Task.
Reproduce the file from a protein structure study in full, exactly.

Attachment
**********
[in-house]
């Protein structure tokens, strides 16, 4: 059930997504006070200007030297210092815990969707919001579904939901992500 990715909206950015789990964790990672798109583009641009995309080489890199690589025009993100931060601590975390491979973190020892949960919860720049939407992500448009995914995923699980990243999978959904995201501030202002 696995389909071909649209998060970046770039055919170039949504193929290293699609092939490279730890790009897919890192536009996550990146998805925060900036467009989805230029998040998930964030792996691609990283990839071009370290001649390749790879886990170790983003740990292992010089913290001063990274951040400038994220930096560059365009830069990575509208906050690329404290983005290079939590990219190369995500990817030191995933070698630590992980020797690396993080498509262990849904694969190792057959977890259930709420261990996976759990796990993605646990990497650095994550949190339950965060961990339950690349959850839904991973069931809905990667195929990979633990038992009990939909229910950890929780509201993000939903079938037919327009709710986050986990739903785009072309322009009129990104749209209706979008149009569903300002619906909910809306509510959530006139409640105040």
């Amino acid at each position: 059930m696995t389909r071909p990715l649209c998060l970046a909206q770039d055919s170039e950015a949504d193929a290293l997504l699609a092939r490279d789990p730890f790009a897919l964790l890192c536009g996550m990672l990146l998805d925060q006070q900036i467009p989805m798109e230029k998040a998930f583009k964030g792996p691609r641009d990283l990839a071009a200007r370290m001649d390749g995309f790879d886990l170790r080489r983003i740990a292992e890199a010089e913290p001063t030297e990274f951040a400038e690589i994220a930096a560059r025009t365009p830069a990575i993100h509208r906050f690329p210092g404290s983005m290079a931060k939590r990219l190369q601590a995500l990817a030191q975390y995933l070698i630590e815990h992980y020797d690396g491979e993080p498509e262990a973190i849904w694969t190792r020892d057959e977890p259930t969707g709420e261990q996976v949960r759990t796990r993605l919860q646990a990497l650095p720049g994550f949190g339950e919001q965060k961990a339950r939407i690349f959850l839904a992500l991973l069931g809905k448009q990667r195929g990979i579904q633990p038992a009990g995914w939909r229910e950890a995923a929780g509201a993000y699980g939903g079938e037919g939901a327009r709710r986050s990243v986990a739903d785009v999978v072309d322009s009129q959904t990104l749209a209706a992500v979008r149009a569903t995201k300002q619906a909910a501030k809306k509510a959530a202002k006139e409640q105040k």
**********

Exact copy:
[in-house]
């Protein structure tokens, strides 16, 4: 059930997504006070200007030297210092815990969707919001579904939901992500 990715909206950015789990964790990672798109583009641009995309080489890199690589025009993100931060601590975390491979973190020892949960919860720049939407992500448009995914995923699980990243999978959904995201501030202002 696995389909071909649209998060970046770039055919170039949504193929290293699609092939490279730890790009897919890192536009996550990146998805925060900036467009989805230029998040998930964030792996691609990283990839071009370290001649390749790879886990170790983003740990292992010089913290001063990274951040400038994220930096560059365009830069990575509208906050690329404290983005290079939590990219190369995500990817030191995933070698630590992980020797690396993080498509262990849904694969190792057959977890259930709420261990996976759990796990993605646990990497650095994550949190339950965060961990339950690349959850839904991973069931809905990667195929990979633990038992009990939909229910950890929780509201993000939903079938037919327009709710986050986990739903785009072309322009009129990104749209209706979008149009569903300002619906909910809306509510959530006139409640105040």
């Amino acid at each position: 059930m696995t389909r071909p990715l649209c998060l970046a909206q770039d055919s170039e950015a949504d193929a290293l997504l699609a092939r490279d789990p730890f790009a897919l964790l890192c536009g996550m990672l990146l998805d925060q006070q900036i467009p989805m798109e230029k998040a998930f583009k964030g792996p691609r641009d990283l990839a071009a200007r370290m001649d390749g995309f790879d886990l170790r080489r983003i740990a292992e890199a010089e913290p001063t030297e990274f951040a400038e690589i994220a930096a560059r025009t365009p830069a990575i993100h509208r906050f690329p210092g404290s983005m290079a931060k939590r990219l190369q601590a995500l990817a030191q975390y995933l070698i630590e815990h992980y020797d690396g491979e993080p498509e262990a973190i849904w694969t190792r020892d057959e977890p259930t969707g709420e261990q996976v949960r759990t796990r993605l919860q646990a990497l650095p720049g994550f949190g339950e919001q965060k961990a339950r939407i690349f959850l839904a992500l991973l069931g809905k448009q990667r195929g990979i579904q633990p038992a009990g995914w939909r229910e950890a995923a929780g509201a993000y699980g939903g079938e037919g939901a327009r709710r986050s990243v986990a739903d785009v999978v072309d322009s009129q959904t990104l749209a209706a992500v979008r149009a569903t995201k300002q619906a909910a501030k809306k509510a959530a202002k006139e409640q105040k």